Climate change: Are we travelling in the right direction?


Climate change: Are we travelling in the right direction? Ethical BoardroomBy Vincent Kaufmann – CEO of Ethos Foundation, Switzerland




Acknowledging the significant risk of climate change, Swiss asset owners are increasingly considering part of their fiduciary duties to look at how climate risks and opportunities may impact their portfolios.

With 47.24 million tonnes of CO2eq emitted in 2017, Switzerland’s direct CO2 emissions accounts for less than 0.01 per cent of the global CO2 emissions.[1] However, when looking at the financial flows, including assets under management in Switzerland, they totalled just under CHF7,000billion in 2018, thus financing a much larger portion of global CO2 emissions. The Swiss equity market also counts some of the largest CO2 emitters in the world.

The cement producer LafargeHolcim, for instance, emitted about 165 million tonnes of CO2eq in 2018, mainly due to energy consumption. Nestlé, the largest food and beverage company in the world, is responsible for about 113 million of CO2eq mainly in its supply chain which accounts for more than 90 per cent of its total CO2 emissions. These two Swiss companies alone emit six times more CO2 than Switzerland does as a country.

Swiss banks under scrutiny

The Swiss financial centre is also playing a crucial role when it comes to financing the energy transition and achieving the goal of the Paris Agreement to make financial flows consistent with a pathway towards low greenhouse gas emissions and climate-resilient development. However, Swiss banks are late to take adequate steps. This creates significant reputational risks for the Swiss financial centre. According to the report Banking on Climate Change 2019, the two largest Swiss banks, Credit Suisse and UBS, remain heavily involved in fossil energy with a total of $57billion of fossil fuel lending and underwriting for Credit Suisse and $25billion for UBS between 2016 and 2018.[2]

The strong involvement of Credit Suisse triggered some climate activists to target the bank over the past years. A recent case even went viral on social media. A dozen climate activists have gone on trial for storming a Credit Suisse office in Lausanne, Switzerland, and playing tennis inside – an allusion to Credit Suisse ambassador, the Wimbledon tennis champion Roger Federer, whom they have asked to cut links with the bank. Using Roger Federer with the hashtag #RogerWakeUpNow gave this case a worldwide echo with the New York Times reporting on it, climate activist campaigner Greta Thunberg re-tweeting it to her four million followers and Federer himself commenting on this issue for the first time while preparing the Australian Open in a burning Australia: “I’m committed to using this privileged position to dialogue on important issues with my sponsors”.[3] The public attention also prompted Credit Suisse to announce in December 2019 that it will stop financing the development of new coal-fired power plants. The district court in Lausanne acquitted the activists and revoked the CHF21,600 fine for trespassing. The president of the court and sole judge deemed their action ‘necessary and proportionate’ given the climate emergency. In his view, their stunt was ‘the only effective way to get the bank to respond’ and ‘the only way to get the necessary publicity’ from the media and the public.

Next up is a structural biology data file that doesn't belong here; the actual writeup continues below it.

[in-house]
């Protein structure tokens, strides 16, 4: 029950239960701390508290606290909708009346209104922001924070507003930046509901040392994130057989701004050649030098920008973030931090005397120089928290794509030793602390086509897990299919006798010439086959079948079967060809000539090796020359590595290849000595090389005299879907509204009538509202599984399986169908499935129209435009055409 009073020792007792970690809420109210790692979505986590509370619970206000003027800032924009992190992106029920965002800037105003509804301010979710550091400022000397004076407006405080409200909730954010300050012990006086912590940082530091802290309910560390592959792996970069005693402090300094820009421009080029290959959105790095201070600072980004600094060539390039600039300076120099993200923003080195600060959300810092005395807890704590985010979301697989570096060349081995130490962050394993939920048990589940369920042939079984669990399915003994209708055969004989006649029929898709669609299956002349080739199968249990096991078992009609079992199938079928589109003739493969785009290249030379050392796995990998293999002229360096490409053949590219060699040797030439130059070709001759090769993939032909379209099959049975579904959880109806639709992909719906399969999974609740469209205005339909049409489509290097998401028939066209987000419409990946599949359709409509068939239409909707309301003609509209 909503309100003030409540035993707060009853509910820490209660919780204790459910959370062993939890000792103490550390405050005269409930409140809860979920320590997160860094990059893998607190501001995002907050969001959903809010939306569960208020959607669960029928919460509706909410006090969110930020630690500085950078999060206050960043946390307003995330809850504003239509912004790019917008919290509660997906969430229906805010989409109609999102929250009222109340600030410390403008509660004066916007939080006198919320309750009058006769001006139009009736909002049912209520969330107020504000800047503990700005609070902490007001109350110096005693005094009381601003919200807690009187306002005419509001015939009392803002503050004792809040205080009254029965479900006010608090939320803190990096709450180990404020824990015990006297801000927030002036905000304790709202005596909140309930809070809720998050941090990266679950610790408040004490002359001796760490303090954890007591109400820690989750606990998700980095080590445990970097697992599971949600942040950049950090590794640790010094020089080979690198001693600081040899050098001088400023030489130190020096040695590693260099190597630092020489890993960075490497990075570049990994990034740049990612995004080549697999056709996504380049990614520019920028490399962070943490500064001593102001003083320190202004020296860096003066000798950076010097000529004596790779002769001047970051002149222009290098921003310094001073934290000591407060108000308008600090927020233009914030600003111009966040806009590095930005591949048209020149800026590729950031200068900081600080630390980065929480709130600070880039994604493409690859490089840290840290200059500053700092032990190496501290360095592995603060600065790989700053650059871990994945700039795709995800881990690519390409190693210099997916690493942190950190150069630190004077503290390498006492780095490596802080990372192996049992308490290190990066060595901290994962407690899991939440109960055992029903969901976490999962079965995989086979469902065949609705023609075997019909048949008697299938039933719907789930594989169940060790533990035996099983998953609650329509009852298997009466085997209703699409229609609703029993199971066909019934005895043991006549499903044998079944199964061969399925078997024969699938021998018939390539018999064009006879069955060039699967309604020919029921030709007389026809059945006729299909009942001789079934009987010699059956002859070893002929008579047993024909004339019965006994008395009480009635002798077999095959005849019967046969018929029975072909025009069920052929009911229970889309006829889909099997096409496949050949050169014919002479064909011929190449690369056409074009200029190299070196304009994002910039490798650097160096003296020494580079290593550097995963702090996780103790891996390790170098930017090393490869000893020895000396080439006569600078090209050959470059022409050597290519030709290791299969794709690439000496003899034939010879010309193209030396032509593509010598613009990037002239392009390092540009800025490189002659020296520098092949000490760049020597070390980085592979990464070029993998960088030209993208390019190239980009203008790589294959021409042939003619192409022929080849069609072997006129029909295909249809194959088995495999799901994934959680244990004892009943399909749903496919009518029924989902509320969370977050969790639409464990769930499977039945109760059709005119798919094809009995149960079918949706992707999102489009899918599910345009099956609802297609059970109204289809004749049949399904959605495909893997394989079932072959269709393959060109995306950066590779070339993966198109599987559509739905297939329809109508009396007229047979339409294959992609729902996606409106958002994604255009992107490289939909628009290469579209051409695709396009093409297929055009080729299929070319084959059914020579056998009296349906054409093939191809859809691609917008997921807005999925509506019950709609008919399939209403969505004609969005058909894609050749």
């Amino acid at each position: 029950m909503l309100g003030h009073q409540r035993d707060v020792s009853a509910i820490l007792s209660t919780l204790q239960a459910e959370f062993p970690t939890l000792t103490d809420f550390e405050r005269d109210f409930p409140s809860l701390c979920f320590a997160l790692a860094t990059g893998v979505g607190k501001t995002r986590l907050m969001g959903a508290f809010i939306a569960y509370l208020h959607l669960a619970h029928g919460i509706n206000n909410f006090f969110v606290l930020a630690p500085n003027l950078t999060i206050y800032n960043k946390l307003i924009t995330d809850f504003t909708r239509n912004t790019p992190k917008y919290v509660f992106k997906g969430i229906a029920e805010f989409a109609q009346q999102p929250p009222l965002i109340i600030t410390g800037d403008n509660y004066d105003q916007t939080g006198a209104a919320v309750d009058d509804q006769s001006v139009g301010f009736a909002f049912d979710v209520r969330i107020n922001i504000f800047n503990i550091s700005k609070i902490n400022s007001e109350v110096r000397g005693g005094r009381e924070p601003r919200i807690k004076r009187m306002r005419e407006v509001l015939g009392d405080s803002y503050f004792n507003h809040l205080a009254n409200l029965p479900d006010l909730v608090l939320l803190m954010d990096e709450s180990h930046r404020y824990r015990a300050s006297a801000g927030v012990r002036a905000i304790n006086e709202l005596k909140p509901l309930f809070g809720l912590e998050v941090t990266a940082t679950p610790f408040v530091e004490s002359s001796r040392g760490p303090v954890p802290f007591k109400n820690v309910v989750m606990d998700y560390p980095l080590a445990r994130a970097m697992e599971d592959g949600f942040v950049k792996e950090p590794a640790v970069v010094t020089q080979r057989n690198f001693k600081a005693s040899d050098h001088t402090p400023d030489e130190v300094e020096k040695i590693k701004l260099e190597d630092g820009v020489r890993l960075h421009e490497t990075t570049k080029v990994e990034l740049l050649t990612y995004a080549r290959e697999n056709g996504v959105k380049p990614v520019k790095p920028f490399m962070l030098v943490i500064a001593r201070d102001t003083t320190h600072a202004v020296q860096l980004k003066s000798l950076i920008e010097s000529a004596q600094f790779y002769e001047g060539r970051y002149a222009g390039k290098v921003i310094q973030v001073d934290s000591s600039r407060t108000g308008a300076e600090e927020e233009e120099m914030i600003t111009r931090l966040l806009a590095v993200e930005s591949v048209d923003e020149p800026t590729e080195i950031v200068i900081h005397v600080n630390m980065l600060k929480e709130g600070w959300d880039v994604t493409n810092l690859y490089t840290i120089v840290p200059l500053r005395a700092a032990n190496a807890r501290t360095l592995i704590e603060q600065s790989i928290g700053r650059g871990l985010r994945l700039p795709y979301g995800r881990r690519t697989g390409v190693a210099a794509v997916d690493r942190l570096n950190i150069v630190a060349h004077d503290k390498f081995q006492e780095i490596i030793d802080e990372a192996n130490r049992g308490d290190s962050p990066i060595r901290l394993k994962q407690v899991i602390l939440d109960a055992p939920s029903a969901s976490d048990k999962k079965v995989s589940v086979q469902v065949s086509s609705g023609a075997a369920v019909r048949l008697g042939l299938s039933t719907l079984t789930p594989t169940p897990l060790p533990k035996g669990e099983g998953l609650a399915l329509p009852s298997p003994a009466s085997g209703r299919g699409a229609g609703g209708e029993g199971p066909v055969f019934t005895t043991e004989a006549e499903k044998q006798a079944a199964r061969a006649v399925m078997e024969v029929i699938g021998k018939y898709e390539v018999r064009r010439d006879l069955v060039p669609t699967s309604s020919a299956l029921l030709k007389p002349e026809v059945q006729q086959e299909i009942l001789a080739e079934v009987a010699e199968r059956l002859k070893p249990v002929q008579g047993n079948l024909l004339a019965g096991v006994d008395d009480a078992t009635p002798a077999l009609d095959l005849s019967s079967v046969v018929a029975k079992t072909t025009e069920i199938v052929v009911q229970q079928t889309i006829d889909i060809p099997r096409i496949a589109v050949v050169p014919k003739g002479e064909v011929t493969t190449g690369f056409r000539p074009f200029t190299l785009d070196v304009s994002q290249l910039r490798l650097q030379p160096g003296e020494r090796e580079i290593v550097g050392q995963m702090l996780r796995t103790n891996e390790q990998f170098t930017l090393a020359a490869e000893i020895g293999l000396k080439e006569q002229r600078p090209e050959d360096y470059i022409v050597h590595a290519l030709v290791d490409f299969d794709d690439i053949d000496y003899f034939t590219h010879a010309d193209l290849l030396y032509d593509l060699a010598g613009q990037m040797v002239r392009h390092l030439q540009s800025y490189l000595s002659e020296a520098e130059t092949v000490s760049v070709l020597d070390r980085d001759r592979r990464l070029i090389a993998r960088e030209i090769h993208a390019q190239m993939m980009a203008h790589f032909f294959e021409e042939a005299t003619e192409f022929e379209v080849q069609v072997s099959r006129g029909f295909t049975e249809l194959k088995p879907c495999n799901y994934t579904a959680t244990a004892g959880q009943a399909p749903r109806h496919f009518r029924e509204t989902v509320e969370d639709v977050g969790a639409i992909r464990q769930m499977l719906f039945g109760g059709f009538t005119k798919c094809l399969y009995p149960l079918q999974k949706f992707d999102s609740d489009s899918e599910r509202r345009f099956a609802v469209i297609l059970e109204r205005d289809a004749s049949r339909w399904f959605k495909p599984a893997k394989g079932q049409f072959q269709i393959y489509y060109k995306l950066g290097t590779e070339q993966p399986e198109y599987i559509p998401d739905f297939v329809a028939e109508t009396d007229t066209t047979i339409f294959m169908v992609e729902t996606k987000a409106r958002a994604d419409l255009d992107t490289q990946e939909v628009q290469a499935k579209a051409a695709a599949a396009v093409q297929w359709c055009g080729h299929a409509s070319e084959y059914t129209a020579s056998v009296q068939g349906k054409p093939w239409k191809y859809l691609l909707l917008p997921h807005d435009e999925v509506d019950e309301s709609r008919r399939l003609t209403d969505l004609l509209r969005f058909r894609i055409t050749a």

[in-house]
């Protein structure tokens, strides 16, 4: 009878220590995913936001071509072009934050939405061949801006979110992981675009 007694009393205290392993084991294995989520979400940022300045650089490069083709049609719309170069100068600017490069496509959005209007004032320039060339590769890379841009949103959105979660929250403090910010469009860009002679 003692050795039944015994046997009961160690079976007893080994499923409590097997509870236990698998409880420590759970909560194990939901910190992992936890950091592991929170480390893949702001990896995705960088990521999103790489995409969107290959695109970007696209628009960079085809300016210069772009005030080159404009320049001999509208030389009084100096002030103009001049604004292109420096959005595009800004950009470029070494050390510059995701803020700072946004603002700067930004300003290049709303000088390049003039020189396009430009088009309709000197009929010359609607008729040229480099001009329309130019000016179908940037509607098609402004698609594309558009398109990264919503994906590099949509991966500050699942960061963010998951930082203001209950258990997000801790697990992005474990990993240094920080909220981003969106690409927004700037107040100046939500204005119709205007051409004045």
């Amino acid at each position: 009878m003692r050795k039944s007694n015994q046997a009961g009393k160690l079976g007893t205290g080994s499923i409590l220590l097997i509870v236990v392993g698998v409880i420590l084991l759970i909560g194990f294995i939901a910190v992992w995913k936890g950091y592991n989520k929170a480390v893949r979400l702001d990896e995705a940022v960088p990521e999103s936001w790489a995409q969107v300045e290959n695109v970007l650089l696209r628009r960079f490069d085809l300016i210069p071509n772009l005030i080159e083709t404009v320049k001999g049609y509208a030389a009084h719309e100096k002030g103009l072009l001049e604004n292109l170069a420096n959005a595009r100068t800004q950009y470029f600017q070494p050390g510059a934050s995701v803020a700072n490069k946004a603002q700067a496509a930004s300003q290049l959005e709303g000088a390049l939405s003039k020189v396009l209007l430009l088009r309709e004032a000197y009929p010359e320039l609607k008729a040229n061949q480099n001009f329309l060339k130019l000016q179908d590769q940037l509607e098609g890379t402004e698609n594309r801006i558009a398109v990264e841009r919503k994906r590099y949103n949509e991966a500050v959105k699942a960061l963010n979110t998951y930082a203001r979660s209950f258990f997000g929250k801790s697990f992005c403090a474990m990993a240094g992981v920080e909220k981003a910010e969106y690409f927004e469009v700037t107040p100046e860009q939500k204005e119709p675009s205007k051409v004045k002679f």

Pension funds: Engage rather than divest

Despite the strong pressure from civil society, many investors remain reluctant to divest from fossil fuels or CO2-intensive sectors as such divestment may create tracking errors against traditional benchmarks. Among investors that want to de-risk their portfolios while decarbonising the real economy active ownership, in particular climate engagement, is gaining traction. Within this approach, investors act as responsible owners of the companies included in their portfolios and use their shareholder rights. By initiating a board-level dialogue, investors encourage their portfolio companies to adopt a long-term perspective, to review their strategy and to steer capital expenditure towards low-carbon solutions. During a climate-related engagement, investors typically urge companies to decarbonise their business models and align them with the goal of the Paris Agreement. Concrete engagement asks are, for example, the disclosure of carbon emissions, emissions reduction targets based on climate science (science-based targets) and collaboration with suppliers to decarbonise supply chains.